• Leverage Prime Day Data: Advertisers can leverage Amazon Prime Day data by looking at strong (and weak) performance among products, campaigns, specific keywords, and ad groups.

  • Plan Inventory Accordingly: Post-Prime Day is also a good time to figure out how effective your inventory launch process is and if it needs refinement or sophistication. For example, did you overstock and now you’re facing those unwanted longterm FBA storage fees? Or maybe you ran out inventory too quickly?

  • Test Ad Copy, Bids, & Keywords: Leverage Q3 and the first month of Q4 to test ad copy, bids levels and keywords to help flesh out top-performing targeting and content so you can maximize your click and conversion potential when it really counts at holiday time. This will help mitigate the risk of lost opportunity when it matters the most for a lot of product categories.

  • Implement Rich & Relevant Content: Content is king when it comes to selling online. While ecommerce thrives on the convenience value proposition, it will always struggle when competing with the B&M shopping experience that allows a customer to physically touch, test and experience the product prior to purchasing. With that said, the product experience has come a long way over recent years on Amazon where new Enhanced Brand Content (EBC), video, and Stores features help enrich the brand and shopping experience through more visually appealing and interactive content.

  • Utilize Lightning Deals: An Amazon Lightning Deal is a promotion with a limited number of discount offers on an item for a short period of time. Products that are featured in Amazon’s Lightning Deal spaces typically enjoy a bump in sales throughout the duration of the deal.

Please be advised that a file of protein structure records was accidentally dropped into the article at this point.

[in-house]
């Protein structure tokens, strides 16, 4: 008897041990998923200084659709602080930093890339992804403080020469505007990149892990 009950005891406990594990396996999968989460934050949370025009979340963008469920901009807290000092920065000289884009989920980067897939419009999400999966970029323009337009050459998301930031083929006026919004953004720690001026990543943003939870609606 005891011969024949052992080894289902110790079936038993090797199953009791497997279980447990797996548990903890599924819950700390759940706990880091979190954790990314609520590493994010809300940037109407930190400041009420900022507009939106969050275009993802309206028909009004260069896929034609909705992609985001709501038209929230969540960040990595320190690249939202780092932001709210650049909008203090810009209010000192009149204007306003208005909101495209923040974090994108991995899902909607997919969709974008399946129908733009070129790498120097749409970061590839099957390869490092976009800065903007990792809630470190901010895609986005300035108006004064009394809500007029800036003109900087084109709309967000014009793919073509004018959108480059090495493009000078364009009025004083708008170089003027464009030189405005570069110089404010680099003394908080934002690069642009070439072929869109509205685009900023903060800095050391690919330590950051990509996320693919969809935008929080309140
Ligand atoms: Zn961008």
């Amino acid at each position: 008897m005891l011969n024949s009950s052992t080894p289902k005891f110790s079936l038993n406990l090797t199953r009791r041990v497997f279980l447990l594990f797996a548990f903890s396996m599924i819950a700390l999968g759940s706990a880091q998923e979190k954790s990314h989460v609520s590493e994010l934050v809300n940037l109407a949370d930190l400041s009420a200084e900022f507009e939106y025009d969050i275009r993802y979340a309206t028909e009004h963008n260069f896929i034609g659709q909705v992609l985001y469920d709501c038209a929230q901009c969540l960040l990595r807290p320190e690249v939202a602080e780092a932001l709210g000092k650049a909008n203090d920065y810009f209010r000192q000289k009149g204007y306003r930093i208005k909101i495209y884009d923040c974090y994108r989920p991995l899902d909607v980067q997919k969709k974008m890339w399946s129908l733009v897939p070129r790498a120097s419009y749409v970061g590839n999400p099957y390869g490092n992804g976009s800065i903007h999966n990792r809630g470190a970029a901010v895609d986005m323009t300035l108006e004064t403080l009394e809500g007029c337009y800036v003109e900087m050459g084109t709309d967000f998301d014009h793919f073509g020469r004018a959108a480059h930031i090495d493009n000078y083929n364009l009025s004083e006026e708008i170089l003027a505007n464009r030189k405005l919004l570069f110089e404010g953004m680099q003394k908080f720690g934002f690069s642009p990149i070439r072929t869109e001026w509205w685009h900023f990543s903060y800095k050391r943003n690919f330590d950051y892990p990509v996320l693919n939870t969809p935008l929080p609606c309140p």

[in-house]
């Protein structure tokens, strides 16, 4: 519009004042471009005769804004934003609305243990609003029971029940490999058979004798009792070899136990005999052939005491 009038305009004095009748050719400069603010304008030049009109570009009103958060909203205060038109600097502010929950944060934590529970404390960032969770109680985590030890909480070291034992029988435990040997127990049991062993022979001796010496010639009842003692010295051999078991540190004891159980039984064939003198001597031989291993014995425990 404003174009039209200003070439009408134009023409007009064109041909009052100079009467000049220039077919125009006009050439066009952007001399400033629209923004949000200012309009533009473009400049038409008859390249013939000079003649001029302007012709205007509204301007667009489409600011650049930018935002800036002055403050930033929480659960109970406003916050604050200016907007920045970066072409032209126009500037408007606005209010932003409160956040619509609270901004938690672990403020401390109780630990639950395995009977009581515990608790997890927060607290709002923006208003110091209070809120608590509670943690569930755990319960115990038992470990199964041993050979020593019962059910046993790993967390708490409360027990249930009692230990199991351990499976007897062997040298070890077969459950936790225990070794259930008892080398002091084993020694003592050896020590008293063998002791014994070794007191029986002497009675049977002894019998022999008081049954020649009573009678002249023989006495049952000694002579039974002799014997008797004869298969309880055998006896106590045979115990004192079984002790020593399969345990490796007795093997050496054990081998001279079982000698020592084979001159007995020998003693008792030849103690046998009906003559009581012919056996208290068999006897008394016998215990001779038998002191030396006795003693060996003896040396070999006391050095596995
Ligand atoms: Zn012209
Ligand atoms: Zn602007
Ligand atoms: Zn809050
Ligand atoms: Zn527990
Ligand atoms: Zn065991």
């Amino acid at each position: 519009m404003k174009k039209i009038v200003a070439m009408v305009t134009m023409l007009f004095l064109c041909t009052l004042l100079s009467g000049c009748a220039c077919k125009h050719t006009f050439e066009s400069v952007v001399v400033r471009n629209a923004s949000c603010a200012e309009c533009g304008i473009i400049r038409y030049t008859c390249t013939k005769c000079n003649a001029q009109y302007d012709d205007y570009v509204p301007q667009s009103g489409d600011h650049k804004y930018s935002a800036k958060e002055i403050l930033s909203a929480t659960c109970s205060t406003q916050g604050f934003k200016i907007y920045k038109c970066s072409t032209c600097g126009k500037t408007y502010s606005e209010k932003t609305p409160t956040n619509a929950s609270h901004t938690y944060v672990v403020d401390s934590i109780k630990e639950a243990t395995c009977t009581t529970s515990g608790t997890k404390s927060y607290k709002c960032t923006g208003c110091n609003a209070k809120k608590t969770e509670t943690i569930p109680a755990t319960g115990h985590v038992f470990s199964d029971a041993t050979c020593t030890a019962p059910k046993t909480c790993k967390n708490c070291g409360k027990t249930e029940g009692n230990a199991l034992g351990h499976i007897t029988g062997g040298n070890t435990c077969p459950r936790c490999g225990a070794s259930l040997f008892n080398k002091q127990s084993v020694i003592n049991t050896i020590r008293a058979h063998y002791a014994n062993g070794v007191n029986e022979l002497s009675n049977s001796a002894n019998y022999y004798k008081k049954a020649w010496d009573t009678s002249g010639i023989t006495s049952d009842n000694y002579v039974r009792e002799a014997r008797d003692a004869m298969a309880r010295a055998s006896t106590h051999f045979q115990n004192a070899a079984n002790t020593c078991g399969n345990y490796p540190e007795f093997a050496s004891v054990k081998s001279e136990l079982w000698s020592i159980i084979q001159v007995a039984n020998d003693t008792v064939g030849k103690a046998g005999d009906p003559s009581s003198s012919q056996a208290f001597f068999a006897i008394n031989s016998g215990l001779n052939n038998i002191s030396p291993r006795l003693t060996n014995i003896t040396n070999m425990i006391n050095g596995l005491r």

• Give all your Products a Chance to Perform: You want to give all of your products a fair opportunity to perform. This is where many sellers make the mistake of choosing products they want to perform well rather than letting the data guide them through the process.

  • Listen to Your Search Term Data: Use the data Amazon provides instead of making a personal decision.

  • Allow Sales Metrics to Catch Up: Amazon tracks clicks and spend immediately. Sales can take up to a few days to process. What this means is in the early phase of running your Sponsored Products ads you may see a lot of clicks and no conversions – which are going to result in high spend and high average cost of sale. The gut reaction to this data is that you will want to pause the campaigns because you feel like you’re just wasting spend. You don’t want to jump the gun before these products have had a chance to fully absorb the data.

  • Goals Will Determine Ad Group Differentiation: Once you decide what your goals are, that is when you can determine Ad Group Differentiation using advertising cost of sale (ACoS) as a guidepost. This is when you can start to weed out which products are performing well and deserve a higher bid vs. those products that are not performing well.

Want to learn more about strategizing for Q4? Email [email protected].